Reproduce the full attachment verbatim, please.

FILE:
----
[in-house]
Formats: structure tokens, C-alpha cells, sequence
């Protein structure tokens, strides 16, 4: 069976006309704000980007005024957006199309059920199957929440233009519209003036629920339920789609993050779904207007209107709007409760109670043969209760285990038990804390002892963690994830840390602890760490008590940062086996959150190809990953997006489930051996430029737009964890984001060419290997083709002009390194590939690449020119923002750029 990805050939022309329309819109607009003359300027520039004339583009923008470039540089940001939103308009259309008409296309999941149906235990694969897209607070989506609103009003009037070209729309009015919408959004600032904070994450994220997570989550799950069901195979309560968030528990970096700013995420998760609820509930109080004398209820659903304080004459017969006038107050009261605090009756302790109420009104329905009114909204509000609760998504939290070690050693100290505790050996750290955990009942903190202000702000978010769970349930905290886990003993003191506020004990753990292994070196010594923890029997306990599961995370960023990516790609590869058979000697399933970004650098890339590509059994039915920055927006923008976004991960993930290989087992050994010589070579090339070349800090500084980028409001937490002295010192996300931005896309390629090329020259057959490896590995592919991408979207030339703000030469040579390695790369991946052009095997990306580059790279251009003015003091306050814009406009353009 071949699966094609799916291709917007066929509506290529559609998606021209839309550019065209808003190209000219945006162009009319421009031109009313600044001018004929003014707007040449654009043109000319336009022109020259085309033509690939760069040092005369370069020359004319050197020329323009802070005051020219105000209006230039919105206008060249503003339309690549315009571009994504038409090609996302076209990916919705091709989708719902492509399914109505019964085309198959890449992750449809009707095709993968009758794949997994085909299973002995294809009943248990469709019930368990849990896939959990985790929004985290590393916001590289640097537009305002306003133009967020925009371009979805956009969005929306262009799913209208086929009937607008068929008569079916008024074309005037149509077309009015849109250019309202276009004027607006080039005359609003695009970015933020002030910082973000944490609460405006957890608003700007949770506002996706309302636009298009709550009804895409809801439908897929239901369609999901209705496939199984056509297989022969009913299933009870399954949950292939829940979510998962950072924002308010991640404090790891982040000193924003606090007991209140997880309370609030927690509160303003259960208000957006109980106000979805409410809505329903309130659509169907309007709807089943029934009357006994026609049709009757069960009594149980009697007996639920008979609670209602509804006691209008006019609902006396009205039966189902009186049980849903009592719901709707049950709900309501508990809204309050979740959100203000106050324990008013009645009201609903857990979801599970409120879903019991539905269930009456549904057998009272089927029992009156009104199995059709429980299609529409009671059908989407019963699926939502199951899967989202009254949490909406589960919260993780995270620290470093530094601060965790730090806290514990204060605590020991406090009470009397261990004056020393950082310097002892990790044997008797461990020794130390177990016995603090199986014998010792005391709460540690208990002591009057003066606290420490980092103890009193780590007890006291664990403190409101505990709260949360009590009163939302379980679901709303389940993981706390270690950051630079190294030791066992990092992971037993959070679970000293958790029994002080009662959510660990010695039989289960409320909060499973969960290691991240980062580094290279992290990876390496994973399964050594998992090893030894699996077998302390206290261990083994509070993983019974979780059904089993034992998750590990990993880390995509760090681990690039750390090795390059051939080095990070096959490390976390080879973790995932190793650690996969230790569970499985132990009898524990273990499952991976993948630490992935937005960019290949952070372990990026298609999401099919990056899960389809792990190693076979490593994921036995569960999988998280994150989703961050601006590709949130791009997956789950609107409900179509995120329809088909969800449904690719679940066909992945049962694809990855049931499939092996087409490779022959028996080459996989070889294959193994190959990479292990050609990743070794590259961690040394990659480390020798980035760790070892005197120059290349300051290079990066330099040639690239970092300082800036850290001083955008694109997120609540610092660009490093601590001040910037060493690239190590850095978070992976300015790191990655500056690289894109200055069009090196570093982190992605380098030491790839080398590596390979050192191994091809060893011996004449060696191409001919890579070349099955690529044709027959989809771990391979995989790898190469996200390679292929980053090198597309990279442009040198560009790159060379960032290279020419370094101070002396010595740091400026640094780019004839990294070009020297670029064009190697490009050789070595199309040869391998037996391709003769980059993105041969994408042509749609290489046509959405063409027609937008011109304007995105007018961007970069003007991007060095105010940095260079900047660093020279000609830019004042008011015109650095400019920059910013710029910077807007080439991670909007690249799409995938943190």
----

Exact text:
[in-house]
Formats: structure tokens, C-alpha cells, sequence
């Protein structure tokens, strides 16, 4: 069976006309704000980007005024957006199309059920199957929440233009519209003036629920339920789609993050779904207007209107709007409760109670043969209760285990038990804390002892963690994830840390602890760490008590940062086996959150190809990953997006489930051996430029737009964890984001060419290997083709002009390194590939690449020119923002750029 990805050939022309329309819109607009003359300027520039004339583009923008470039540089940001939103308009259309008409296309999941149906235990694969897209607070989506609103009003009037070209729309009015919408959004600032904070994450994220997570989550799950069901195979309560968030528990970096700013995420998760609820509930109080004398209820659903304080004459017969006038107050009261605090009756302790109420009104329905009114909204509000609760998504939290070690050693100290505790050996750290955990009942903190202000702000978010769970349930905290886990003993003191506020004990753990292994070196010594923890029997306990599961995370960023990516790609590869058979000697399933970004650098890339590509059994039915920055927006923008976004991960993930290989087992050994010589070579090339070349800090500084980028409001937490002295010192996300931005896309390629090329020259057959490896590995592919991408979207030339703000030469040579390695790369991946052009095997990306580059790279251009003015003091306050814009406009353009 071949699966094609799916291709917007066929509506290529559609998606021209839309550019065209808003190209000219945006162009009319421009031109009313600044001018004929003014707007040449654009043109000319336009022109020259085309033509690939760069040092005369370069020359004319050197020329323009802070005051020219105000209006230039919105206008060249503003339309690549315009571009994504038409090609996302076209990916919705091709989708719902492509399914109505019964085309198959890449992750449809009707095709993968009758794949997994085909299973002995294809009943248990469709019930368990849990896939959990985790929004985290590393916001590289640097537009305002306003133009967020925009371009979805956009969005929306262009799913209208086929009937607008068929008569079916008024074309005037149509077309009015849109250019309202276009004027607006080039005359609003695009970015933020002030910082973000944490609460405006957890608003700007949770506002996706309302636009298009709550009804895409809801439908897929239901369609999901209705496939199984056509297989022969009913299933009870399954949950292939829940979510998962950072924002308010991640404090790891982040000193924003606090007991209140997880309370609030927690509160303003259960208000957006109980106000979805409410809505329903309130659509169907309007709807089943029934009357006994026609049709009757069960009594149980009697007996639920008979609670209602509804006691209008006019609902006396009205039966189902009186049980849903009592719901709707049950709900309501508990809204309050979740959100203000106050324990008013009645009201609903857990979801599970409120879903019991539905269930009456549904057998009272089927029992009156009104199995059709429980299609529409009671059908989407019963699926939502199951899967989202009254949490909406589960919260993780995270620290470093530094601060965790730090806290514990204060605590020991406090009470009397261990004056020393950082310097002892990790044997008797461990020794130390177990016995603090199986014998010792005391709460540690208990002591009057003066606290420490980092103890009193780590007890006291664990403190409101505990709260949360009590009163939302379980679901709303389940993981706390270690950051630079190294030791066992990092992971037993959070679970000293958790029994002080009662959510660990010695039989289960409320909060499973969960290691991240980062580094290279992290990876390496994973399964050594998992090893030894699996077998302390206290261990083994509070993983019974979780059904089993034992998750590990990993880390995509760090681990690039750390090795390059051939080095990070096959490390976390080879973790995932190793650690996969230790569970499985132990009898524990273990499952991976993948630490992935937005960019290949952070372990990026298609999401099919990056899960389809792990190693076979490593994921036995569960999988998280994150989703961050601006590709949130791009997956789950609107409900179509995120329809088909969800449904690719679940066909992945049962694809990855049931499939092996087409490779022959028996080459996989070889294959193994190959990479292990050609990743070794590259961690040394990659480390020798980035760790070892005197120059290349300051290079990066330099040639690239970092300082800036850290001083955008694109997120609540610092660009490093601590001040910037060493690239190590850095978070992976300015790191990655500056690289894109200055069009090196570093982190992605380098030491790839080398590596390979050192191994091809060893011996004449060696191409001919890579070349099955690529044709027959989809771990391979995989790898190469996200390679292929980053090198597309990279442009040198560009790159060379960032290279020419370094101070002396010595740091400026640094780019004839990294070009020297670029064009190697490009050789070595199309040869391998037996391709003769980059993105041969994408042509749609290489046509959405063409027609937008011109304007995105007018961007970069003007991007060095105010940095260079900047660093020279000609830019004042008011015109650095400019920059910013710029910077807007080439991670909007690249799409995938943190």